Property & Wealth

Land expropriation is the wrong end of the wealth stick

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Radical, populist pronouncements are bound to increase in the months ahead as politicians will constantly have much of their minds occupied by the looming 2019 national elections.

Already President Jacob Zuma and the Economic Freedom Fighters’ leader Julius Malema seem to be locked in a competition to see who can out radicalise who on this emotional subject..

Both the ANC and EFF are using their public platforms to divert voters attention away from the multi-layered questions around massive service delivery failures. In the process, they are missing an already available treasure trove to dramatically improve the economic lot of millions of South Africans – instead of allowing it to rather become a huge source of frustration.

While these two parties are locked in so-called mortal combat on the floor of Parliament, Malema recently let slip that he'll use his 6.8% voter share to support the ANC should it agree, and take steps to change the constitution – changes that would make expropriation of land without compensation possible.

The EFF have long been promoting a regime in terms whereof land can be appropriated by the state without compensation while the Constitution in its present form is clear, the state may appropriate land in the public interest but against tendering fair compensation.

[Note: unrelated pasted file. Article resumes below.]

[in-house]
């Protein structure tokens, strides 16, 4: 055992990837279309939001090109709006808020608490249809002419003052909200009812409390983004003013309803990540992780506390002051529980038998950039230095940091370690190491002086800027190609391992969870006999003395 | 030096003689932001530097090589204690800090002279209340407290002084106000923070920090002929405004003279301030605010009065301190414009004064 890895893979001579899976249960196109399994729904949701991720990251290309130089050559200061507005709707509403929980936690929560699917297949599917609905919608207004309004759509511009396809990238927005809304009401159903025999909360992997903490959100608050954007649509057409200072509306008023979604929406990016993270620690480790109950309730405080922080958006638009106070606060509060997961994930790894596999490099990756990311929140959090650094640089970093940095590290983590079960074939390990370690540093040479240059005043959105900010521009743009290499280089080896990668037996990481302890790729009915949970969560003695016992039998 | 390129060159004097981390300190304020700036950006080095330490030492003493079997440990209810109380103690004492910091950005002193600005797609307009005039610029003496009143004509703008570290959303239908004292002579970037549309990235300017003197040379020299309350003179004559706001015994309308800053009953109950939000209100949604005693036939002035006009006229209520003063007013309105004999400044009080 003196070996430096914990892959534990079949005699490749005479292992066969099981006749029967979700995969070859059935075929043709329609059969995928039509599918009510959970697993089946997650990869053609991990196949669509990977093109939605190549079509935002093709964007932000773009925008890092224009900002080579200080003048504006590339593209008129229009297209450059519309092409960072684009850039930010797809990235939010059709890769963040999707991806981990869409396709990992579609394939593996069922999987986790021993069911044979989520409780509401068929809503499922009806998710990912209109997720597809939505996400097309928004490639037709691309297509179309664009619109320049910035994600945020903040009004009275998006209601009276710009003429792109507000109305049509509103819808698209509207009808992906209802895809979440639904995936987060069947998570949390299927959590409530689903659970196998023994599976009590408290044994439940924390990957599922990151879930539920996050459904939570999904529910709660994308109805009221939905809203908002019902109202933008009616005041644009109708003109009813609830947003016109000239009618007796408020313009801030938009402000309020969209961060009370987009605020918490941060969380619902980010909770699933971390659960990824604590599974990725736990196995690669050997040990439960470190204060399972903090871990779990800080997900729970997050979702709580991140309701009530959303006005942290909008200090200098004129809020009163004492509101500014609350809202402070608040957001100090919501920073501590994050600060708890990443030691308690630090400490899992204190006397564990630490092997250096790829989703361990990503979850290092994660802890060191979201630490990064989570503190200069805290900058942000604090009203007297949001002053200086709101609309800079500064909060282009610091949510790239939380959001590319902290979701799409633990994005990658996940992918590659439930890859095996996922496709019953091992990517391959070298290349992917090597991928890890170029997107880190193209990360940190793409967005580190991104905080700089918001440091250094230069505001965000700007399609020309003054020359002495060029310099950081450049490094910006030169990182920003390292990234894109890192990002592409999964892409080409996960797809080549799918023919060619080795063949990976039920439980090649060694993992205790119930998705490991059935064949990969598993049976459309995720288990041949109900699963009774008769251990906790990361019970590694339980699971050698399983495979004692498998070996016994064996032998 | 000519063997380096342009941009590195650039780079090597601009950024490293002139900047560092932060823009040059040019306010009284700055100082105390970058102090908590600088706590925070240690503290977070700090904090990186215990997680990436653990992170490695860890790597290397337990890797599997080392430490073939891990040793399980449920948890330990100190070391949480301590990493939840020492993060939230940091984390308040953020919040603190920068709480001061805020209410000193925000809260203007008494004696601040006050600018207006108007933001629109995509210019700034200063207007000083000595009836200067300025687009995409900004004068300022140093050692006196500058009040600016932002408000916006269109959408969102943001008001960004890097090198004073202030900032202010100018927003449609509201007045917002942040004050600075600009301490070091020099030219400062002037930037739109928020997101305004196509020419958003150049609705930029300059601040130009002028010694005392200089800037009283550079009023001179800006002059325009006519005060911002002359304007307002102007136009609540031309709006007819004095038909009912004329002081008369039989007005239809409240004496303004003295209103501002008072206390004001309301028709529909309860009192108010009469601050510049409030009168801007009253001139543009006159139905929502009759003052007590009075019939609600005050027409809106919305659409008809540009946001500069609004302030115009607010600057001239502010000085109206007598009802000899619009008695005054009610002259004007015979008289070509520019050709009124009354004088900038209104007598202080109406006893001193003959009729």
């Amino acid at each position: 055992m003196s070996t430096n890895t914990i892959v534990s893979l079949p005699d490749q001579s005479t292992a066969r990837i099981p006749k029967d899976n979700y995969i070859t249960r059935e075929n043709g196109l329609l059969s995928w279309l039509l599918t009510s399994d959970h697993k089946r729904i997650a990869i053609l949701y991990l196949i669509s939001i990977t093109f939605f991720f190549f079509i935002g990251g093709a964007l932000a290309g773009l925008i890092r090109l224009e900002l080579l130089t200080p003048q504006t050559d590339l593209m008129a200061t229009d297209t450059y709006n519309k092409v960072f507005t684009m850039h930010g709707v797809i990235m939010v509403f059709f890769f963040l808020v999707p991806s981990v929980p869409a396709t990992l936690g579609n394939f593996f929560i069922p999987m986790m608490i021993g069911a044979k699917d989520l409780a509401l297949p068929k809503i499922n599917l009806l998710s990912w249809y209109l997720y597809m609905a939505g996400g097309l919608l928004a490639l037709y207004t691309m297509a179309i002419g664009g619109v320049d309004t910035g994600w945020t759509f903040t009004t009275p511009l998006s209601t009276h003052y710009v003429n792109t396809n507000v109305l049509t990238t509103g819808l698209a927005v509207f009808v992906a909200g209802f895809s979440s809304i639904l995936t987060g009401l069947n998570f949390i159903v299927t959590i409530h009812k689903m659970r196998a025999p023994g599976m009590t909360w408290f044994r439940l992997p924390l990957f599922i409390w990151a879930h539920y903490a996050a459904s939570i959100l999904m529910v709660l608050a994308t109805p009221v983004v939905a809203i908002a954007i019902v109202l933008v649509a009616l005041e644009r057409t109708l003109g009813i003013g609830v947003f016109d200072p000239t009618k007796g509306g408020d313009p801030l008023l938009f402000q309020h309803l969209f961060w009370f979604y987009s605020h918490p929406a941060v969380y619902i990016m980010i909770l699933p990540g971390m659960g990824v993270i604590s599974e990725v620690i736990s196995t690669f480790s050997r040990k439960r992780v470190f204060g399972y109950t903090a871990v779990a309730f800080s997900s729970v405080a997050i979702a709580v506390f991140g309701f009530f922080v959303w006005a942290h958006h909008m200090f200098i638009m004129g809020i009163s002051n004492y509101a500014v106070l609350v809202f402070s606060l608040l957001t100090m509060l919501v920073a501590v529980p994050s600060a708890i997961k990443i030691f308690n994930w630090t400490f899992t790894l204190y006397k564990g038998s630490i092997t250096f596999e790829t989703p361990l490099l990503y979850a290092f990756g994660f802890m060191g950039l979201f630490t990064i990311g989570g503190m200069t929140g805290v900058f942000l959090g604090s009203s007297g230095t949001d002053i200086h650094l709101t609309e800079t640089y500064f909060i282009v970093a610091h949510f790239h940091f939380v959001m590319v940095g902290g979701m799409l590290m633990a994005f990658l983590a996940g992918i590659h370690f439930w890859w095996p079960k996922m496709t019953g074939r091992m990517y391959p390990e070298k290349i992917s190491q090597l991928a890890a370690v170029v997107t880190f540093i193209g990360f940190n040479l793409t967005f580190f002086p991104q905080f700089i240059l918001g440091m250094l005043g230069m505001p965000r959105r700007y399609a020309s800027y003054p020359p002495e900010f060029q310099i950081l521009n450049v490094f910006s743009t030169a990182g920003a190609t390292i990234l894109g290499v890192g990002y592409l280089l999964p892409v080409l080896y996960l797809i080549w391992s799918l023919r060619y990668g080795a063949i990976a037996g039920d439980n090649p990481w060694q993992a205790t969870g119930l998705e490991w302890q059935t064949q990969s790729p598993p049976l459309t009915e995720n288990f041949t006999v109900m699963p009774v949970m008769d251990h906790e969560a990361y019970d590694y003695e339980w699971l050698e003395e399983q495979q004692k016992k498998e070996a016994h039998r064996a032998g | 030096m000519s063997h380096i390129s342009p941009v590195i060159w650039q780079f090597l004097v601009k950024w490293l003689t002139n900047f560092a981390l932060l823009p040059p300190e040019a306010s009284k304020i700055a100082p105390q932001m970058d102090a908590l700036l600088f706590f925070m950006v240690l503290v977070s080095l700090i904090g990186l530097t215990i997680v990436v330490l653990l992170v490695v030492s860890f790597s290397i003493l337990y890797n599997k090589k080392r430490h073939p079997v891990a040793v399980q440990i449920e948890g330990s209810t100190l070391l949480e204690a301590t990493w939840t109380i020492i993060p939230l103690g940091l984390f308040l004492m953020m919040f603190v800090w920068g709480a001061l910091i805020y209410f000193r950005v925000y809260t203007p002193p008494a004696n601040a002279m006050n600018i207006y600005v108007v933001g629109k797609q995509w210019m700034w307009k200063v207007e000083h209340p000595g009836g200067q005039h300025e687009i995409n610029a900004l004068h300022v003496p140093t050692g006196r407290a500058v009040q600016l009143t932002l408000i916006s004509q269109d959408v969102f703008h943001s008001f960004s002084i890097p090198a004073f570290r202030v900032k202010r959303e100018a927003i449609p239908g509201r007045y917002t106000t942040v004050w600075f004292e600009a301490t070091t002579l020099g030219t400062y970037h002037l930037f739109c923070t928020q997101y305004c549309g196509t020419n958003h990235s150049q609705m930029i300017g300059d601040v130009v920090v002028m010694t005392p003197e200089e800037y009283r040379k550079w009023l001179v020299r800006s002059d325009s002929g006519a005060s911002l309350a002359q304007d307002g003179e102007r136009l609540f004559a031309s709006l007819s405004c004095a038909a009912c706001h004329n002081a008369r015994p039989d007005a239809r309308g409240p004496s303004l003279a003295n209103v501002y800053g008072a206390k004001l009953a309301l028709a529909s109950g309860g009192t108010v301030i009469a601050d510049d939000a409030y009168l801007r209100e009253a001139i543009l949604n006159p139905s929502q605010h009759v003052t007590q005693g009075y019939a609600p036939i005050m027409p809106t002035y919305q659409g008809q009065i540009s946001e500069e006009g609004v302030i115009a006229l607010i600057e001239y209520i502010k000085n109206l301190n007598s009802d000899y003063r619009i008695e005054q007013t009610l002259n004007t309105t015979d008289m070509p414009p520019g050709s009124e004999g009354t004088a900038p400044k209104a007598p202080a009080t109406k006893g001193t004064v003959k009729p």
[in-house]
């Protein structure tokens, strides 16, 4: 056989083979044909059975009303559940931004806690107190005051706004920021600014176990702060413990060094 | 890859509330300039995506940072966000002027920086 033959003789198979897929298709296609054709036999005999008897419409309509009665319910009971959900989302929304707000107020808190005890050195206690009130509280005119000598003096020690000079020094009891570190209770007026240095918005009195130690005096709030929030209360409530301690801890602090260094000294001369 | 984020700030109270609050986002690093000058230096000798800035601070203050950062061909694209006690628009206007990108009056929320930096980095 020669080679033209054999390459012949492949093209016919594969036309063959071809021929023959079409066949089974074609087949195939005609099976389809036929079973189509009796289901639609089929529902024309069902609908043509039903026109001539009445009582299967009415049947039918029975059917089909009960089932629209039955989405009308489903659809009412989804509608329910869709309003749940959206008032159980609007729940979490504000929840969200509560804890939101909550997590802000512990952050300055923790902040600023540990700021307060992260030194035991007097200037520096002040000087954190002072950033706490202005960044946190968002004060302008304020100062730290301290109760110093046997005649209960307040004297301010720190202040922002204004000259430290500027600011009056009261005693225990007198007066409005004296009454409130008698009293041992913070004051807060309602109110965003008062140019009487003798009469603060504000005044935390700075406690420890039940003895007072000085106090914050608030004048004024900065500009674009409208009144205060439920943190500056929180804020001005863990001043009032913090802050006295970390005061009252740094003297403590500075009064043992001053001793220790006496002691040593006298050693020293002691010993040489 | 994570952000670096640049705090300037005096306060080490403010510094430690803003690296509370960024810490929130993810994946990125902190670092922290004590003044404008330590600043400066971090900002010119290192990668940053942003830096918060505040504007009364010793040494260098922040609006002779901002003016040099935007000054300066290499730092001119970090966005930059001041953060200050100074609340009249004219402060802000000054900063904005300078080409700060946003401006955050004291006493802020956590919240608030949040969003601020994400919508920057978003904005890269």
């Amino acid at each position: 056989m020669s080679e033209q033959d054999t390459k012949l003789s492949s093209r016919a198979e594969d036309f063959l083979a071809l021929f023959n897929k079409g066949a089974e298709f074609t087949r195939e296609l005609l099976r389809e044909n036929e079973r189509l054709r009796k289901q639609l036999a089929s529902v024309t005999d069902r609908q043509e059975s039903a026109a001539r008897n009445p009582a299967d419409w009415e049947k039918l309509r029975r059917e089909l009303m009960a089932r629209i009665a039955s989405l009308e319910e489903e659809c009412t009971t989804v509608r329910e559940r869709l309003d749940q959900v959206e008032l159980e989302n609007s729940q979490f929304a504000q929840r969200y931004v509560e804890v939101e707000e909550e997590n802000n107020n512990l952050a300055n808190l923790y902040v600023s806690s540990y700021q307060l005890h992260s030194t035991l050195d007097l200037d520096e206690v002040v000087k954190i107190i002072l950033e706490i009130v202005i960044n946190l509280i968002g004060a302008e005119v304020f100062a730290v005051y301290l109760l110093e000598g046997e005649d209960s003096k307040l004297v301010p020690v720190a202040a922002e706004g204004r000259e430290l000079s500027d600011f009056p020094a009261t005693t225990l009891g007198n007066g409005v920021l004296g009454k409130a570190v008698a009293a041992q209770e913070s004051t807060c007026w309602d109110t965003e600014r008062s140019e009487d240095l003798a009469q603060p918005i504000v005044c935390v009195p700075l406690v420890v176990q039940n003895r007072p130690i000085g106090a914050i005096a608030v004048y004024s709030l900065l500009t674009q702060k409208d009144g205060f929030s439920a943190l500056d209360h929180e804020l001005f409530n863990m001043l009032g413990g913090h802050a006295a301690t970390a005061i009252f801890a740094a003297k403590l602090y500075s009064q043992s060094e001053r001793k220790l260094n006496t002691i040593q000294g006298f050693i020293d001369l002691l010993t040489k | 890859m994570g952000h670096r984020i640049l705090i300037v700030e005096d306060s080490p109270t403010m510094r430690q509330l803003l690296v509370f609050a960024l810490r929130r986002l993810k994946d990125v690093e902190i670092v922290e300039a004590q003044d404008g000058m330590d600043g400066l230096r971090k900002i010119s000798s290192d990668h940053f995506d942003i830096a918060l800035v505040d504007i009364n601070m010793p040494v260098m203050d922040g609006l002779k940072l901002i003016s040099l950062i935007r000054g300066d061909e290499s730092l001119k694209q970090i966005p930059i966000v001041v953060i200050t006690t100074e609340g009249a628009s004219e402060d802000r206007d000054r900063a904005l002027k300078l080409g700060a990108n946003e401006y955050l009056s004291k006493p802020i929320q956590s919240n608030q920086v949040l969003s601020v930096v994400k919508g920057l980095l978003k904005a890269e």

Wrong end of the stick

Let’s first look at the wrong end of this stick.

In the early days of the EFF, Malema was an ardent admirer of Robert Mugabe. What greatly impressed him was the revolutionary zeal of Zanu-PF when it came to land grabs – a ruthless system of allowing expropriation without compensation.

Nevertheless, the subsequent deflation of that once flourishing economy and the melt down of its currency has greatly diminished the appeal of following dopting this route. As things now stand, President Mugabe's government are finding it increasingly more difficult to pay salaries on time, or even at all...

However, our President is a master in the art of promoting populist policies. In this case, he is using the tear-jerker appeal of land reform to justify his call for circumventing the fair compensation process.

He is on record as saying that 2017 is the year for taking the land back to the people. And, in this objective he is gradually bringing the various ANC factions together under a united banner which has stood him in good stead in the past.

He specifically made mention of the land issue at the launch of an Operation Phakisa project, underscoring the need for bold steps to dramatically transform SA's economy. 

In the world of politics, talk is cheap and the reality is that, the EFF have no real intention of 'redistributing' the land to individual people or thierfamilies as independent economically functioning, units.

Malema, and the EFF for that matter, keeps glossing over the important detail that their own policies won't allow any South African to own land on an individual basis, should the party be in power.